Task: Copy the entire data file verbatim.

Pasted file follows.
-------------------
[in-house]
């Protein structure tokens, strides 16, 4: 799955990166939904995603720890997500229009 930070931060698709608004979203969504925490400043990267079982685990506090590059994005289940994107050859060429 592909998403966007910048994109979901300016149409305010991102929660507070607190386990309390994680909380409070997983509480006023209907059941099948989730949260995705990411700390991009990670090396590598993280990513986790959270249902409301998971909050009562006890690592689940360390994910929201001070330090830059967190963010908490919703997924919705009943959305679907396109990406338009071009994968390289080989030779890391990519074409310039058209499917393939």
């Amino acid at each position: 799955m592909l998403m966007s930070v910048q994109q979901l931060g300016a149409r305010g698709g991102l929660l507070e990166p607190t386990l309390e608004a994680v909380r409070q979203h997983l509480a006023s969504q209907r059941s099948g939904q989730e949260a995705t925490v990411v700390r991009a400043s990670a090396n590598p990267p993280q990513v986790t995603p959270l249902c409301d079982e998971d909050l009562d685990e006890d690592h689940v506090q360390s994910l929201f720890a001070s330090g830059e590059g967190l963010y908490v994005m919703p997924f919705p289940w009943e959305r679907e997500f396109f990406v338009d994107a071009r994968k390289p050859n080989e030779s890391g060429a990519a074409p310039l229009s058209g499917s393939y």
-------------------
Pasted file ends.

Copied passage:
[in-house]
């Protein structure tokens, strides 16, 4: 799955990166939904995603720890997500229009 930070931060698709608004979203969504925490400043990267079982685990506090590059994005289940994107050859060429 592909998403966007910048994109979901300016149409305010991102929660507070607190386990309390994680909380409070997983509480006023209907059941099948989730949260995705990411700390991009990670090396590598993280990513986790959270249902409301998971909050009562006890690592689940360390994910929201001070330090830059967190963010908490919703997924919705009943959305679907396109990406338009071009994968390289080989030779890391990519074409310039058209499917393939």
């Amino acid at each position: 799955m592909l998403m966007s930070v910048q994109q979901l931060g300016a149409r305010g698709g991102l929660l507070e990166p607190t386990l309390e608004a994680v909380r409070q979203h997983l509480a006023s969504q209907r059941s099948g939904q989730e949260a995705t925490v990411v700390r991009a400043s990670a090396n590598p990267p993280q990513v986790t995603p959270l249902c409301d079982e998971d909050l009562d685990e006890d690592h689940v506090q360390s994910l929201f720890a001070s330090g830059e590059g967190l963010y908490v994005m919703p997924f919705p289940w009943e959305r679907e997500f396109f990406v338009d994107a071009r994968k390289p050859n080989e030779s890391g060429a990519a074409p310039l229009s058209g499917s393939y």